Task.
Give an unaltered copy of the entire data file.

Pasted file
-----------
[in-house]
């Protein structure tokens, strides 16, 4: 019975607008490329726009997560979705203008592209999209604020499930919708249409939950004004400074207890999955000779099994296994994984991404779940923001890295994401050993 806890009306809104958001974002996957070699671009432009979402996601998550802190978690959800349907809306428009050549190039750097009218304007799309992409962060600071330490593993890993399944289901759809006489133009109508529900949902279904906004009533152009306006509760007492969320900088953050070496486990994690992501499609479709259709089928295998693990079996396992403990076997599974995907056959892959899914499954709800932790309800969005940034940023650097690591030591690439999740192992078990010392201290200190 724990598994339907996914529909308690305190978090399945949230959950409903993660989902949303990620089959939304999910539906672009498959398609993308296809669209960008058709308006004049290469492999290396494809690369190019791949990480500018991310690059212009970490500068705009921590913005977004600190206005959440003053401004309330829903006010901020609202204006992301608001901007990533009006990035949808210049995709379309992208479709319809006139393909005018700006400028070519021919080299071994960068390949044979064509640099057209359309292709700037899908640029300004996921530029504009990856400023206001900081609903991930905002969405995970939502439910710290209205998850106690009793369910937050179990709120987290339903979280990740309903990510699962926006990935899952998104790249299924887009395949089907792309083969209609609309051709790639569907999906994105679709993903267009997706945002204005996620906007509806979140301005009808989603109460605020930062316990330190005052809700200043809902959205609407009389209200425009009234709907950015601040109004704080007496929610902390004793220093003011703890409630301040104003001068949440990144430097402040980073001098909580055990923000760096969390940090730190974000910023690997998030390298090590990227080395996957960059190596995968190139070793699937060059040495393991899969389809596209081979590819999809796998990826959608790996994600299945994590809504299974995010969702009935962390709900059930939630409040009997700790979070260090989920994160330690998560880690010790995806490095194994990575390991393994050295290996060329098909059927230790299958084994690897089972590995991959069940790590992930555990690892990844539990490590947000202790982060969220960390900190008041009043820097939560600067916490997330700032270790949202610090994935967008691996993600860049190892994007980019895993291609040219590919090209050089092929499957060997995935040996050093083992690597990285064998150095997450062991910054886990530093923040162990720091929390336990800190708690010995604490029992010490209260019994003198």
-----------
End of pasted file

[in-house]
């Protein structure tokens, strides 16, 4: 019975607008490329726009997560979705203008592209999209604020499930919708249409939950004004400074207890999955000779099994296994994984991404779940923001890295994401050993 806890009306809104958001974002996957070699671009432009979402996601998550802190978690959800349907809306428009050549190039750097009218304007799309992409962060600071330490593993890993399944289901759809006489133009109508529900949902279904906004009533152009306006509760007492969320900088953050070496486990994690992501499609479709259709089928295998693990079996396992403990076997599974995907056959892959899914499954709800932790309800969005940034940023650097690591030591690439999740192992078990010392201290200190 724990598994339907996914529909308690305190978090399945949230959950409903993660989902949303990620089959939304999910539906672009498959398609993308296809669209960008058709308006004049290469492999290396494809690369190019791949990480500018991310690059212009970490500068705009921590913005977004600190206005959440003053401004309330829903006010901020609202204006992301608001901007990533009006990035949808210049995709379309992208479709319809006139393909005018700006400028070519021919080299071994960068390949044979064509640099057209359309292709700037899908640029300004996921530029504009990856400023206001900081609903991930905002969405995970939502439910710290209205998850106690009793369910937050179990709120987290339903979280990740309903990510699962926006990935899952998104790249299924887009395949089907792309083969209609609309051709790639569907999906994105679709993903267009997706945002204005996620906007509806979140301005009808989603109460605020930062316990330190005052809700200043809902959205609407009389209200425009009234709907950015601040109004704080007496929610902390004793220093003011703890409630301040104003001068949440990144430097402040980073001098909580055990923000760096969390940090730190974000910023690997998030390298090590990227080395996957960059190596995968190139070793699937060059040495393991899969389809596209081979590819999809796998990826959608790996994600299945994590809504299974995010969702009935962390709900059930939630409040009997700790979070260090989920994160330690998560880690010790995806490095194994990575390991393994050295290996060329098909059927230790299958084994690897089972590995991959069940790590992930555990690892990844539990490590947000202790982060969220960390900190008041009043820097939560600067916490997330700032270790949202610090994935967008691996993600860049190892994007980019895993291609040219590919090209050089092929499957060997995935040996050093083992690597990285064998150095997450062991910054886990530093923040162990720091929390336990800190708690010995604490029992010490209260019994003198």